Gourmet Backpacking Part 3: France

Part 3: France

We arrived in Nice just as the sun was rising, bathing the ornate Mediterranean buildings in warm golden light. Immediately struck by the enchanting beauty of the city and the weather, we dropped our bags at our hostel and set out to Maché Cours Saleya, the morning market in the Vieux Nice to find some breakfast and admire the produce of Provence.

The market was a French foodie’s heaven with exquisite pastries, breads, cheeses, meats, spices, fruits and veggies. The best socca in town was rumoured to come from Chez Theresa who had a stand at Saleya, and I was dying to try this crepe-like Niçoise specialty made of olive oil and chickpea flour. I watched as it cooked over a fire on a large round pan and ordered a portion in broken French. It came piled high on a paper-lined tray, cut into messy slices. Crisp and crackly around the edges and moist, warm and spongy in the centre, a generous sprinkle of salt and pepper was all this addictive snack needed.

We hit up the market each day before heading to the rocky beach to bask in the sun and swim in the wavy azure water. We savoured sun-ripened tomatoes seasoned only with the salt the sea had left on our lips and watched the sun set with a bottle of Provencal rosé and a slice of pissaladière. Our picnic and wine ritual turned out to be a great money saver, never exceeding more than €12 or so.

Patisserie Lac, a trendy little chocolate and pastry shop just around the corner from Cours Saleya was our favourite spot for a little sweet treat. Their Palet D’Or chocolate had the smoothest, richest ganache imaginable and their macarons were by far the best in town. The salted caramel macaron, with its airy shell and gooey interior, was to die for.

Left: Castle ruins on the farm. Right: On our way to make apple juice

Left: Castle ruins on the farm. Right: On our way to make apple juice

From Nice we traveled to the Loire Valley where we had arranged to work on a small hobby farm near the town of Baugé for two weeks in exchange for room and board. Thanks to a website called HelpX, we found a lovely little family to stay with.

They were just about as French as one can imagine. Their two-year-old son ate Roquefort by the fistful, and their teenage boy played the accordion every evening. There was always bread and butter on the table and a plate of beautiful cheeses accompanied every lunch and dinner.

Smack dab in the middle of their property were ruins from a 12th century castle and their big old stone home dated back to the 15th century.  Scattered around the buildings were gorgeous organic vegetable gardens, two greenhouses, goats, horses, chickens, pigeons, rabbits and llamas.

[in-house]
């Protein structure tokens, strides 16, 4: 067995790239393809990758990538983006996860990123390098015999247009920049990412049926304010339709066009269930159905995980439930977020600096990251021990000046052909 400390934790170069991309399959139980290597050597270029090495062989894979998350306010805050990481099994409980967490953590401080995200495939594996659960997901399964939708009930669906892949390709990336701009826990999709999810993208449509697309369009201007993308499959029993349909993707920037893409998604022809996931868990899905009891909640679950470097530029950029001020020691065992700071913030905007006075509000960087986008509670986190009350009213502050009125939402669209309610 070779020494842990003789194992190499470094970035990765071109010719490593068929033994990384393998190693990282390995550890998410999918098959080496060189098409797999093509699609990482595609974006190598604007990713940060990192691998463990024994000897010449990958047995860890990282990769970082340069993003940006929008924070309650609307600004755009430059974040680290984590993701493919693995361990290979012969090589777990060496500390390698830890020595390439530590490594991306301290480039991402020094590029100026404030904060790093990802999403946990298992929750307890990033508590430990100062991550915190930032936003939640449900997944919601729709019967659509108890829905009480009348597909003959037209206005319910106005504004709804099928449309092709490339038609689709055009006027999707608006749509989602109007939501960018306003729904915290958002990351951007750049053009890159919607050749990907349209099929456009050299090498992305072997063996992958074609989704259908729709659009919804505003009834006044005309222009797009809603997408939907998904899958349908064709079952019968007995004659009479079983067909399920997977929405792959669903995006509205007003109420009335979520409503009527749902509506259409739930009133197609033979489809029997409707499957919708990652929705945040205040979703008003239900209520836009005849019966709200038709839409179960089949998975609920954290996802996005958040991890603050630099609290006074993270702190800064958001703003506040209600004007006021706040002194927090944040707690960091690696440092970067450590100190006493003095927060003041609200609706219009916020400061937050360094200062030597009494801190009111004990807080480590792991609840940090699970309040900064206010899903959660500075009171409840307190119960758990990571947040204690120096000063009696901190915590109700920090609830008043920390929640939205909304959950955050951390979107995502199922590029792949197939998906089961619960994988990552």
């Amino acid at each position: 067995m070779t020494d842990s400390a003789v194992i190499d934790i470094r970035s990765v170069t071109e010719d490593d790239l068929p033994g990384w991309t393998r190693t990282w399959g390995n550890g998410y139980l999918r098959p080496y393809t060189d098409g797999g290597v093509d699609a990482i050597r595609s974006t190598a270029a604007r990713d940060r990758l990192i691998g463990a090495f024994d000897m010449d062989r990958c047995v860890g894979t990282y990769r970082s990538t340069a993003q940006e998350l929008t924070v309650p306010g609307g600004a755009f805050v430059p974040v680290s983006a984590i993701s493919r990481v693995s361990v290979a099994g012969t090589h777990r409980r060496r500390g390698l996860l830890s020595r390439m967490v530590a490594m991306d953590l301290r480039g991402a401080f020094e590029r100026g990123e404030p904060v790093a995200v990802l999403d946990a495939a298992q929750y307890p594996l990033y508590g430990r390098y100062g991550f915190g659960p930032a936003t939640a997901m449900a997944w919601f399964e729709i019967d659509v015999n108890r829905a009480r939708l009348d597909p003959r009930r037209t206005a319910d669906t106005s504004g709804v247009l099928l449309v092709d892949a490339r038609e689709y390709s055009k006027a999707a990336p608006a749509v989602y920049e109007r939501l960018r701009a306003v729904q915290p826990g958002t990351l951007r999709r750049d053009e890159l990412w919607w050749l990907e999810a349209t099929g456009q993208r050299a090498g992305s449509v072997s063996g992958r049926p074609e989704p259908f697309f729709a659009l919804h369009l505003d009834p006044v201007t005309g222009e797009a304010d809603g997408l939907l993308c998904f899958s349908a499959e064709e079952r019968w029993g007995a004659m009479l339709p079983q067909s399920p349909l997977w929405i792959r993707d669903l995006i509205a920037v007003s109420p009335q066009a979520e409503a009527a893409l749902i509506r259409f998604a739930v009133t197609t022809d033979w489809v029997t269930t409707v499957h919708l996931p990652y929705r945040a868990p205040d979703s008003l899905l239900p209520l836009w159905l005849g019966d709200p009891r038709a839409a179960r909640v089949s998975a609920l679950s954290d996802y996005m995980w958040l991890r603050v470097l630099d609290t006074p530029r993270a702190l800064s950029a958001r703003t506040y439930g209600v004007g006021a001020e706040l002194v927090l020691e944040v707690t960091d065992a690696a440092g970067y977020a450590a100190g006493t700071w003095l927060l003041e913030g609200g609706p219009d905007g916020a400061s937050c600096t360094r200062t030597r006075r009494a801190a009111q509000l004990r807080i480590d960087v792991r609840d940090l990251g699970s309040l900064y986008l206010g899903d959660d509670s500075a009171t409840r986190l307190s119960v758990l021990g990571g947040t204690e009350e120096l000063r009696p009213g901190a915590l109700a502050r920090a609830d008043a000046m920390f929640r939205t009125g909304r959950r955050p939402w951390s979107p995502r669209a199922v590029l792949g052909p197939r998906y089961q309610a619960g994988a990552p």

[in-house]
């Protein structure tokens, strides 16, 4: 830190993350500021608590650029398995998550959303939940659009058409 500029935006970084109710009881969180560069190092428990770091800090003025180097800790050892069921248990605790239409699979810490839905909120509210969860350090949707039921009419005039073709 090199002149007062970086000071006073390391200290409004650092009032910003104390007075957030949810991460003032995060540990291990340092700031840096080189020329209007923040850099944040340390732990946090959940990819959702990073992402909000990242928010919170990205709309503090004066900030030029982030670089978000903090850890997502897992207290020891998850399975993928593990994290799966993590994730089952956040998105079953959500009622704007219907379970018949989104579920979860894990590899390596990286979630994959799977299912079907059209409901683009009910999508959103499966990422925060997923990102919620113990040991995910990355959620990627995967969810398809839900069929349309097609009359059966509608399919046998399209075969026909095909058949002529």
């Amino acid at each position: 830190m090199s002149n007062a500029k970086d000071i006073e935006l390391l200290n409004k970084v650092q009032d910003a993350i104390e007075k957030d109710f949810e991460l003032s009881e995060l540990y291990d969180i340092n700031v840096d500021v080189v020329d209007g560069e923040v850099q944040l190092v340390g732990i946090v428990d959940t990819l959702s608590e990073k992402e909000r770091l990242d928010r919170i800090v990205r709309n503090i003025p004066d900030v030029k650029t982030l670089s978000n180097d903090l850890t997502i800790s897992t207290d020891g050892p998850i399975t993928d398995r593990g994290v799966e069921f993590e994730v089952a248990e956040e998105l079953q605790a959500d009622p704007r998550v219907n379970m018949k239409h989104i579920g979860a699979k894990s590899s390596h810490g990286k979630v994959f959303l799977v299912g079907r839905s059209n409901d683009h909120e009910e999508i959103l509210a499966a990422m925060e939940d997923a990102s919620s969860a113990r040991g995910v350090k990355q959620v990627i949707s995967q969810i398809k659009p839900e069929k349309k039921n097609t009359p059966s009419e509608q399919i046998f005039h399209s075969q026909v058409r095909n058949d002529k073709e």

We had the privilege of connecting with food from its source – we learned how to prepare sauerkraut from beautiful garden cabbages and helped make apple juice to last the whole year. We dried plums and walnuts in the sun and helped made yogurt and fromage frais with the raw milk from the neighbours’ cows. In the evenings we prepared dinner for the family using the beautiful veggies we harvested during the day.

Our afternoons and weekends were spent riding bicycles to surrounding towns and exploring the cuisine outside of the home. We spent a few days in Angers, where we had a tasty meal at a Bistro Renault. The entrée was of marinated sardines on a bed of roasted red peppers dotted with pink peppercorns; the plat du jour, an impossibly tender filet de boeuf with shallot sauce and a cheese plate for dessert. Paired with gorgeous Angers wines, the meal was magnifique and only set us back €21.

Two magical weeks later we bid a teary goodbye to our little family in the Loire. As a professional cook and baker I wanted nothing more from our farm experience than to learn the art of French home cooking, but I ended up learning so much more. I learned about homegrown, honest, healthy, simple food. I learned about capturing the soul of one season and using it to get through another. Perhaps most importantly I learned about respecting the earth and appreciating each and every thing it gives up to nourish me.

After two weeks of hard work on the farm and a diet of mostly vegetables, we had worked up an appetite for hearty, meaty fare. Lucky for us, we were heading to Germany – the land of pork.

— Courtney Schwegel


Marché Saleya. Cours Saleya. 06300, Vieux Nice.

Chez Theresa. 28 Rue Droite. Nice, France.

Patisserie Lac. 12 rue de la Préfecture 06300, Nice. www.patisseries-lac.com/



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